5. 5. Theft from the Swansea coach, 1815: www.old baileyonline.org
  6. 6. Old Bailey data is linked to other records to reconstruct the life of the thief Mary Nichols, alias Trolly Lolly, c. 1685-1715 www.londonlives.org
  7. 7. Mapping of pickpocketing offences in Old Bailey proceedings: www.locatinglondon.org
  8. 8. Old Bailey Data Warehouse
  9. 9. theclergydatabase.org.uk
  10. 10. Prosopography of the Byzantine World: pbw.kcl.ac.uk
  11. 11. When I go to libraries or archives, I make notes in a continuous form on sheets of paper, entering the page number and abbreviated title of the source opposite each excerpted passage. When I get home, I copy the bibliographical details of the works I have consulted into an alphabeticised index book, so that I can cite them in my footnotes. I then cut up each sheet with a pair of scissors. The resulting fragments are of varying size, depending on the length of the passage transcribed. These sliced-up pieces of paper pile up on the floor. Periodically, I file them away in old envelopes, devoting a separate envelope to each topic. Along with them go newspaper cuttings, lists of relevant books and articles yet to be read, and notes on anything else which might be helpful when it comes to thinking about the topic more analytically. If the notes on a particular topic are especially voluminous, I put them in a box file or a cardboard container or a drawer in a desk. I also keep an index of the topics on which I have an envelope or a file. The envelopes run into thousands. ! Keith Thomas, 2010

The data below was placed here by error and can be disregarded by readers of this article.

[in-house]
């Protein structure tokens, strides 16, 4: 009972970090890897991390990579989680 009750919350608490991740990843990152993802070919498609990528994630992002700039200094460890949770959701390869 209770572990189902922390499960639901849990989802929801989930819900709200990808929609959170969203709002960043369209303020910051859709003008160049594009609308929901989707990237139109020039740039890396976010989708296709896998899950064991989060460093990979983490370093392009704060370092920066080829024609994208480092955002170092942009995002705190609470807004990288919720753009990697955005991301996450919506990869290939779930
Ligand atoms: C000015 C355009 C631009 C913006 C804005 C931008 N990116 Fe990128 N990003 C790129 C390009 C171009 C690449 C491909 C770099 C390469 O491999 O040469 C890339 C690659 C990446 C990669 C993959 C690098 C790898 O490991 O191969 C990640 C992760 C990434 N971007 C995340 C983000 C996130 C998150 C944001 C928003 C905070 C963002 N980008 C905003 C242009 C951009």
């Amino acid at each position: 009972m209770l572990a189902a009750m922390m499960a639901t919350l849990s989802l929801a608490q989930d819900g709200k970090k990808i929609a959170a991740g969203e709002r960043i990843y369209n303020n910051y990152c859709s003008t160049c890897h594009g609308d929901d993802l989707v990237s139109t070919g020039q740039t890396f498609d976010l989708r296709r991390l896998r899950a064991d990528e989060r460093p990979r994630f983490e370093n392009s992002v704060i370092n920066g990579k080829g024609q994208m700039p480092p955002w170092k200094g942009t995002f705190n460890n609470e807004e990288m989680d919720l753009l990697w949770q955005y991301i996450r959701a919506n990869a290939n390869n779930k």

12. 12. Calendar of Plea and Memoranda Rolls of the City of London, 1323-64
  13. 13. Indictments against rebels supporting Wat Tyler in Kent, 1381: The National Archives, KB 9/43
  14. 14. The National Archives, KB 9/43, m. 10
  15. 15. lN o o o •o o 1'-2 3-4 5-6 7-8 10-14 Figure 1, Origins of Rebels from outside London named in the trespass actions of John of Gaunt and John Butterwick. TABLE 1. Location of rebels, 1381. One rebel: (Essex) Billericay Chigwell Chipping Ongar Great Easton Fobbing Harlow Harwich Great Holland Latton Bush Lambourne Strood Teynham Wrotham (Middx) Brentford Harmondsworth Hendon Sudbury (Surrey) Esher Kingston Merton (Middx) Edgware Greenford Harrow Pinner (Surrey) Camberwell Kennington Three rebels: (Essex) Wimbish (Surrey) Wandsworth Six rebels: (Essex) Chelmsford (Kent) Dartford Bexley (Middx) Chiswick (Surrey) Illustration from online pdf of A. J. Prescott, ‘London in the Peasants Revolt: a Portrait Gallery’, London Journal 7 (1981), pp. 125-43